Closer Than They Appear

My mom’s rear-view mirror always had etched onto it:

Objects in mirror are closer than they appear.

So it turns out that this standard-issue reminder about perception applies to our own psyche, as well.

When we get to the part of my training where I ask people to identify a spot in their lives where they need to step up or out or through something, many people find something BIG.  It’s often having to do with a person they need to confront or a thing they’ve needed to do for a long time, which they’ve been allowing to suck their energy and hold them back in their productivity or happiness for weeks, months or years.  Most people have a few of these things rattling around, sort of like extra weights they’ve been carrying around with them.

So, I help them to stand up to the BIG thing, and commit to busting through it to the elusive “other side” which is alot like those things in the rear-view mirror… much closer than it seems.

It often comes down to a conversation they need to have with someONE or a new behavior that they need to just DO or try.  I coach around it, sometimes even set up full plans of attack for getting their State just right, and all the support they need to hold that State, follow through and not bail at the last second.

In my work with thousands of people who have gone through this very process, I’ve found something in common which takes me back to the rear-view mirror…

Leading up to the actual breakthrough (which is often just a moment), people will actually spend hours of time thinking about it, obsessing about it, rehearsing it or just worrying about it before they actually do it.  The good news is that this is replacing the countless hours of stress, upset, distraction and worry that they had been spending regularly on it before they chose to break through it.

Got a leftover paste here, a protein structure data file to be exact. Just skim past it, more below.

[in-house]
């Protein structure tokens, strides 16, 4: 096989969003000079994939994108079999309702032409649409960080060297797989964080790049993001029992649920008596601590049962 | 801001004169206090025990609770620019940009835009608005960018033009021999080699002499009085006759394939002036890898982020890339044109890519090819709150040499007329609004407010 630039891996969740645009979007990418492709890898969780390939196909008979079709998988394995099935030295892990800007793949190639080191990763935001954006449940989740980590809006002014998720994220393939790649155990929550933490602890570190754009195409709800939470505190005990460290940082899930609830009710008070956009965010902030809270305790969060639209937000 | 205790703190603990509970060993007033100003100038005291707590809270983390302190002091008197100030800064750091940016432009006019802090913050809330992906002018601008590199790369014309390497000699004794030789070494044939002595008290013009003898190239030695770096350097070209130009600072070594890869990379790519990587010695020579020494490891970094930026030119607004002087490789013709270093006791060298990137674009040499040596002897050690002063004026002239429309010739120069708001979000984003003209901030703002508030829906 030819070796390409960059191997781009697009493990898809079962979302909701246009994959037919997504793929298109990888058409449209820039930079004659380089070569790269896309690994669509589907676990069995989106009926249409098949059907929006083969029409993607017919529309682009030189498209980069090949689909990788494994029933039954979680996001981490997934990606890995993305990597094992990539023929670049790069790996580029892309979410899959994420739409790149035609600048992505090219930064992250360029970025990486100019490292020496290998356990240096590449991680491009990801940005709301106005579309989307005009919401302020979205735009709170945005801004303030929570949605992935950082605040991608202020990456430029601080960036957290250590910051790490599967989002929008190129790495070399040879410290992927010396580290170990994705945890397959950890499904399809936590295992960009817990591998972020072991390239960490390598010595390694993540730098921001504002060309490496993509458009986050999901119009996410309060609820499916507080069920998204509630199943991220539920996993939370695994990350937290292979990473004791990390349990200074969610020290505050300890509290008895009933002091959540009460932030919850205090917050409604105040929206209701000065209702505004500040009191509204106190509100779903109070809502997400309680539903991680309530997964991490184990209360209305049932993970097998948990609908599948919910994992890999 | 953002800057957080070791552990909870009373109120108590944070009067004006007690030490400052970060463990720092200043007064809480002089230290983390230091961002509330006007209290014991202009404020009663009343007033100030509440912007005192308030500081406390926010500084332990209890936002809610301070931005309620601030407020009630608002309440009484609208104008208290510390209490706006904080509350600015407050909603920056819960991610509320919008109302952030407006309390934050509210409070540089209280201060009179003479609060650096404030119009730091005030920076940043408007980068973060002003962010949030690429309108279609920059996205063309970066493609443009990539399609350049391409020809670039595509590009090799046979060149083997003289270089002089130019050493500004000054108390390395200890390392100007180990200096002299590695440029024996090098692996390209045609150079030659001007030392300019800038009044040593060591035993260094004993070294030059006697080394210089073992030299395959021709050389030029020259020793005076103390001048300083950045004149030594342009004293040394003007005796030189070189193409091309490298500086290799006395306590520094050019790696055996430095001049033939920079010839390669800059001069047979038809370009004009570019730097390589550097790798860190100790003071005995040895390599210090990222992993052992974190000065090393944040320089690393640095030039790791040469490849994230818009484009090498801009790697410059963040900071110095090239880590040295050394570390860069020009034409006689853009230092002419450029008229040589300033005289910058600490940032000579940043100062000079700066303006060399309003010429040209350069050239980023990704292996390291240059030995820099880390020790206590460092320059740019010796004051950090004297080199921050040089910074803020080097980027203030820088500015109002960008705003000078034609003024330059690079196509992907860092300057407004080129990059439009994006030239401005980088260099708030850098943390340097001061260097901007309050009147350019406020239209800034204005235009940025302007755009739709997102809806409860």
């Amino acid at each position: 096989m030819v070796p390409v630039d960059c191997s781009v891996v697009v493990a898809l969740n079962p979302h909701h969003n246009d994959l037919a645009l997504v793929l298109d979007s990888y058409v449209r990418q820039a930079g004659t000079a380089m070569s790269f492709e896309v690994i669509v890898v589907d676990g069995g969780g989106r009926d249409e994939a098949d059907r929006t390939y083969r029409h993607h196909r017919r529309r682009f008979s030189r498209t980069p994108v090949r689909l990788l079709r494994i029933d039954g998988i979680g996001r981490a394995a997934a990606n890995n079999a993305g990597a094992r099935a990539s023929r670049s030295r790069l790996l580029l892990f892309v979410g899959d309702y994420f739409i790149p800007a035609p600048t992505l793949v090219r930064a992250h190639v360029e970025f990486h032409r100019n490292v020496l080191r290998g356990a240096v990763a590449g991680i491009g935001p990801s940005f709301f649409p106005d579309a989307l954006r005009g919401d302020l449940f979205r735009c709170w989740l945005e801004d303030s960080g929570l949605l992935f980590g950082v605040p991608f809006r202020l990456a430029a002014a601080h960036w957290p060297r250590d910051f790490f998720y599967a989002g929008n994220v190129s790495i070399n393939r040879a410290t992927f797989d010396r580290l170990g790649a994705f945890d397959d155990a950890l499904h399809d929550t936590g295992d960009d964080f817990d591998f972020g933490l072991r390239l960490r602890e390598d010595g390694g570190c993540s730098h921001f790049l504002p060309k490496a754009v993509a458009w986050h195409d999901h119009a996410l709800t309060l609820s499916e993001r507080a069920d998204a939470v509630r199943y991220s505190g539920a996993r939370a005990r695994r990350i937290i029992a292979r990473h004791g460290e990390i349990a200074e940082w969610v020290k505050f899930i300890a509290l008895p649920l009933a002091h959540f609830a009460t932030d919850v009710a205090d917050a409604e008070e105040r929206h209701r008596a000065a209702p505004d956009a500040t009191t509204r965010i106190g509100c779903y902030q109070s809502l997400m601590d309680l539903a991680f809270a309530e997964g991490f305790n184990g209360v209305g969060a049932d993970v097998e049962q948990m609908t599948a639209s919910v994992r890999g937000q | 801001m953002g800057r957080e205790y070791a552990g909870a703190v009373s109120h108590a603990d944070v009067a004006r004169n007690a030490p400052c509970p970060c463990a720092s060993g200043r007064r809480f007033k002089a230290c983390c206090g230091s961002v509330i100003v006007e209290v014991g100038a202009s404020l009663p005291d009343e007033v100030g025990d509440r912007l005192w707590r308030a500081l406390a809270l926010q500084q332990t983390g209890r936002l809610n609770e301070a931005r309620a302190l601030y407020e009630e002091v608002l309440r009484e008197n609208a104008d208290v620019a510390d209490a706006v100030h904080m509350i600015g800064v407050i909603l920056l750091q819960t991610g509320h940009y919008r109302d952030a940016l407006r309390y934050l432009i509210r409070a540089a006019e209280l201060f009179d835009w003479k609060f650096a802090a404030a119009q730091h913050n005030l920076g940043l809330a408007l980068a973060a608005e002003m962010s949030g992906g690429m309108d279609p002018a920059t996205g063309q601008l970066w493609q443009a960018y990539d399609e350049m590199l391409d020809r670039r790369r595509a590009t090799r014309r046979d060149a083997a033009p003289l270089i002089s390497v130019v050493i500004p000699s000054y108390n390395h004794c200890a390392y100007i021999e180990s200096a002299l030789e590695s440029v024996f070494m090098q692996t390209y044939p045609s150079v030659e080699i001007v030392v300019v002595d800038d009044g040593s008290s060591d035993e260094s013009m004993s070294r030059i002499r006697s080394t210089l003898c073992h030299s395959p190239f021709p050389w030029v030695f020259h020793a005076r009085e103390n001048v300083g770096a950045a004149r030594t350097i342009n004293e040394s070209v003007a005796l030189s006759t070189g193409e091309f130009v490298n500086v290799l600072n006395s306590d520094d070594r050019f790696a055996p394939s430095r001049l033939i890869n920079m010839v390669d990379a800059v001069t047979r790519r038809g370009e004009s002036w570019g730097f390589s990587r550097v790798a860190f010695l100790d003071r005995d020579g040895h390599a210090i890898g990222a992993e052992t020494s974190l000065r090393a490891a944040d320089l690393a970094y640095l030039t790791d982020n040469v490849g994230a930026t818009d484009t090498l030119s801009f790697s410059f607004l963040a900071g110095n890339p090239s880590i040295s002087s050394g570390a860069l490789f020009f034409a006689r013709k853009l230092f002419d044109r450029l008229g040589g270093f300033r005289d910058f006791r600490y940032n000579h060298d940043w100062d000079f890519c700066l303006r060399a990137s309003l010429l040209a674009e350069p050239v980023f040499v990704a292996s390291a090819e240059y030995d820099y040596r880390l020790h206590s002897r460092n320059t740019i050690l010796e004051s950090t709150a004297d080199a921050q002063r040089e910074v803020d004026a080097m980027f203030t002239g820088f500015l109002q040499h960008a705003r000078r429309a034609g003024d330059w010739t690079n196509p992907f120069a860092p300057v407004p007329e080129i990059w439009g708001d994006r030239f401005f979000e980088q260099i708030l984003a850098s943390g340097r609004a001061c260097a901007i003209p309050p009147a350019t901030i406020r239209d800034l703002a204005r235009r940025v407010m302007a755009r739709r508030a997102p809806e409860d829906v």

So finally, they get to the moment of truth.

They get into State (or not, which makes it more painful), they DO the big thing, and they’re through to the other side.  The act or conversation took minutes.  It’s over.  The energy suck that had been draining their will and focus is cut off, and there’s a proud mix of adrenaline, relief and newfound energy afterward.  Then the realization…

Obstacles are smaller than they appear.

It wasn’t that big of a deal in hindsight.  All of that worrying and prep, and they broke through it in moments.  To me as a coach, the most important thing is the equation of time spent that comes in the debrief:

Number of sucked hours of worry/upset/stress/energy you are losing in thinking, worrying, avoiding by not doing it

VS.

Moments it takes to just do it and be through to the other side

Simple equation of time investment.

Easy?  Not really, which is where Comfort Zone and coaching like mine come in.

But simple? ABSOLUTELY. For me, this math is what gets me to finally get out of my head and do the uncomfortable but liberating thing.

Maybe we should change what’s etched in our rear-view mirrors as a constant reminder, so we can save all that time and energy, and just step up and out in the first place?

©SarahSinger&Co. 2013

Bubble Moments

“Keep in mind… for everyone else in your life, these last two days have just been Thursday and Friday,” I said to a group of twenty-four people last Friday afternoon. They laughed, but then went a little silent as they wrapped their heads around that, realizing that the time they’d just experienced was different than normal- like in a bubble.